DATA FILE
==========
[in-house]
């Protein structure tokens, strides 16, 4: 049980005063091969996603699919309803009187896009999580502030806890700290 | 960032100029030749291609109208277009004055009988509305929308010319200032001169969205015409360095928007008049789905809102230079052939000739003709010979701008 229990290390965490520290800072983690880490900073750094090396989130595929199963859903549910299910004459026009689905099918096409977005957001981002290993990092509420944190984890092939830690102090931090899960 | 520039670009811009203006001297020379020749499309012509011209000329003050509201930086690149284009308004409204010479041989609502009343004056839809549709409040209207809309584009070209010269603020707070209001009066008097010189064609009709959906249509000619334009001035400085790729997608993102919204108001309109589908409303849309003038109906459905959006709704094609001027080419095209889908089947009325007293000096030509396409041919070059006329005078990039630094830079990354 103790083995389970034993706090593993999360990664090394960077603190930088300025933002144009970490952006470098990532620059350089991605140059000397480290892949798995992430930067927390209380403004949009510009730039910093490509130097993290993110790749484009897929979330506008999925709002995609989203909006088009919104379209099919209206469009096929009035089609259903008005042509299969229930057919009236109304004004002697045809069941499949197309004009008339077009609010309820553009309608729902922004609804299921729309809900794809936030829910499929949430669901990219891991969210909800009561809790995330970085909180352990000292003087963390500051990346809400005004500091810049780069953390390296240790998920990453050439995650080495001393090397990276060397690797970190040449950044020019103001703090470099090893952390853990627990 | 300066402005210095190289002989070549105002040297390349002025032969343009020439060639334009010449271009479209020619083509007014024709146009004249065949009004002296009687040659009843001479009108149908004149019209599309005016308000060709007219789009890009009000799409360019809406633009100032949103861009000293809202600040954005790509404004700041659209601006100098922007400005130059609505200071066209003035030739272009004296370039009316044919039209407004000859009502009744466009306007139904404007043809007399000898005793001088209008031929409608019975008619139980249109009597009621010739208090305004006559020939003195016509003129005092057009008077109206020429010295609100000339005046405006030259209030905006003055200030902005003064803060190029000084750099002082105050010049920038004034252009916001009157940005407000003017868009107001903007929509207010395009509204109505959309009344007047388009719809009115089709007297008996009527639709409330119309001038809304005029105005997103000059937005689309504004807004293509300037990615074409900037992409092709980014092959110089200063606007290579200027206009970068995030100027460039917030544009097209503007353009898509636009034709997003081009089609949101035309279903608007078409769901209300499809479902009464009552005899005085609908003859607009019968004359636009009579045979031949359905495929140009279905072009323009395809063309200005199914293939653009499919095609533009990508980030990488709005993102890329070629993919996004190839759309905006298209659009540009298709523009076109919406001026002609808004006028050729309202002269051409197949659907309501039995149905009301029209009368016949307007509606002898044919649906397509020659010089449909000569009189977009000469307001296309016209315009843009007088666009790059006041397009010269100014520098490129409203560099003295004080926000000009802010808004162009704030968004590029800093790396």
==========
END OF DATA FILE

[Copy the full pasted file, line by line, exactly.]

[in-house]
């Protein structure tokens, strides 16, 4: 049980005063091969996603699919309803009187896009999580502030806890700290 | 960032100029030749291609109208277009004055009988509305929308010319200032001169969205015409360095928007008049789905809102230079052939000739003709010979701008 229990290390965490520290800072983690880490900073750094090396989130595929199963859903549910299910004459026009689905099918096409977005957001981002290993990092509420944190984890092939830690102090931090899960 | 520039670009811009203006001297020379020749499309012509011209000329003050509201930086690149284009308004409204010479041989609502009343004056839809549709409040209207809309584009070209010269603020707070209001009066008097010189064609009709959906249509000619334009001035400085790729997608993102919204108001309109589908409303849309003038109906459905959006709704094609001027080419095209889908089947009325007293000096030509396409041919070059006329005078990039630094830079990354 103790083995389970034993706090593993999360990664090394960077603190930088300025933002144009970490952006470098990532620059350089991605140059000397480290892949798995992430930067927390209380403004949009510009730039910093490509130097993290993110790749484009897929979330506008999925709002995609989203909006088009919104379209099919209206469009096929009035089609259903008005042509299969229930057919009236109304004004002697045809069941499949197309004009008339077009609010309820553009309608729902922004609804299921729309809900794809936030829910499929949430669901990219891991969210909800009561809790995330970085909180352990000292003087963390500051990346809400005004500091810049780069953390390296240790998920990453050439995650080495001393090397990276060397690797970190040449950044020019103001703090470099090893952390853990627990 | 300066402005210095190289002989070549105002040297390349002025032969343009020439060639334009010449271009479209020619083509007014024709146009004249065949009004002296009687040659009843001479009108149908004149019209599309005016308000060709007219789009890009009000799409360019809406633009100032949103861009000293809202600040954005790509404004700041659209601006100098922007400005130059609505200071066209003035030739272009004296370039009316044919039209407004000859009502009744466009306007139904404007043809007399000898005793001088209008031929409608019975008619139980249109009597009621010739208090305004006559020939003195016509003129005092057009008077109206020429010295609100000339005046405006030259209030905006003055200030902005003064803060190029000084750099002082105050010049920038004034252009916001009157940005407000003017868009107001903007929509207010395009509204109505959309009344007047388009719809009115089709007297008996009527639709409330119309001038809304005029105005997103000059937005689309504004807004293509300037990615074409900037992409092709980014092959110089200063606007290579200027206009970068995030100027460039917030544009097209503007353009898509636009034709997003081009089609949101035309279903608007078409769901209300499809479902009464009552005899005085609908003859607009019968004359636009009579045979031949359905495929140009279905072009323009395809063309200005199914293939653009499919095609533009990508980030990488709005993102890329070629993919996004190839759309905006298209659009540009298709523009076109919406001026002609808004006028050729309202002269051409197949659907309501039995149905009301029209009368016949307007509606002898044919649906397509020659010089449909000569009189977009000469307001296309016209315009843009007088666009790059006041397009010269100014520098490129409203560099003295004080926000000009802010808004162009704030968004590029800093790396």